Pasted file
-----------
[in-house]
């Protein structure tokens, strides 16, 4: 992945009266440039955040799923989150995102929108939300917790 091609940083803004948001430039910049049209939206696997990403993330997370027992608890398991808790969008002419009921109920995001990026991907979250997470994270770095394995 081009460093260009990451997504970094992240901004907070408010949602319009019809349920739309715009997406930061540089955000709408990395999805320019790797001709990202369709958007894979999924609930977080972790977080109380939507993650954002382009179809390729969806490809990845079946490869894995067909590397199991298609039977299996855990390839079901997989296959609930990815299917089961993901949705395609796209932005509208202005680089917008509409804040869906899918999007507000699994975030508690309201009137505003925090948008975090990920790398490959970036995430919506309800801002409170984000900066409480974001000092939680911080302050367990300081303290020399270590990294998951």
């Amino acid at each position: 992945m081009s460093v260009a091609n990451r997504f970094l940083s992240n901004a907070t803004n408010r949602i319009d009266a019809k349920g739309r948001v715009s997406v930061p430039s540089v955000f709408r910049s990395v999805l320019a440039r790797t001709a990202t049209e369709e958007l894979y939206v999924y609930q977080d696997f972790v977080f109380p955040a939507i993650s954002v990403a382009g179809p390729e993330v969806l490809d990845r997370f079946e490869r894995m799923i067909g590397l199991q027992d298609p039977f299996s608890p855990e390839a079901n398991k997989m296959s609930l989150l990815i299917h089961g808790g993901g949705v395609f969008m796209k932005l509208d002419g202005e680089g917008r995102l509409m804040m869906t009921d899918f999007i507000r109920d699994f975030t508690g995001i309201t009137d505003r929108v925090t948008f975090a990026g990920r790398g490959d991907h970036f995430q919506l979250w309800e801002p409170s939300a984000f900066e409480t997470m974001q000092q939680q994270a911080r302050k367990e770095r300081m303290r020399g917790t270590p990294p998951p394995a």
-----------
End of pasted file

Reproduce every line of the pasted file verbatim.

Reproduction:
[in-house]
């Protein structure tokens, strides 16, 4: 992945009266440039955040799923989150995102929108939300917790 091609940083803004948001430039910049049209939206696997990403993330997370027992608890398991808790969008002419009921109920995001990026991907979250997470994270770095394995 081009460093260009990451997504970094992240901004907070408010949602319009019809349920739309715009997406930061540089955000709408990395999805320019790797001709990202369709958007894979999924609930977080972790977080109380939507993650954002382009179809390729969806490809990845079946490869894995067909590397199991298609039977299996855990390839079901997989296959609930990815299917089961993901949705395609796209932005509208202005680089917008509409804040869906899918999007507000699994975030508690309201009137505003925090948008975090990920790398490959970036995430919506309800801002409170984000900066409480974001000092939680911080302050367990300081303290020399270590990294998951």
């Amino acid at each position: 992945m081009s460093v260009a091609n990451r997504f970094l940083s992240n901004a907070t803004n408010r949602i319009d009266a019809k349920g739309r948001v715009s997406v930061p430039s540089v955000f709408r910049s990395v999805l320019a440039r790797t001709a990202t049209e369709e958007l894979y939206v999924y609930q977080d696997f972790v977080f109380p955040a939507i993650s954002v990403a382009g179809p390729e993330v969806l490809d990845r997370f079946e490869r894995m799923i067909g590397l199991q027992d298609p039977f299996s608890p855990e390839a079901n398991k997989m296959s609930l989150l990815i299917h089961g808790g993901g949705v395609f969008m796209k932005l509208d002419g202005e680089g917008r995102l509409m804040m869906t009921d899918f999007i507000r109920d699994f975030t508690g995001i309201t009137d505003r929108v925090t948008f975090a990026g990920r790398g490959d991907h970036f995430q919506l979250w309800e801002p409170s939300a984000f900066e409480t997470m974001q000092q939680q994270a911080r302050k367990e770095r300081m303290r020399g917790t270590p990294p998951p394995a």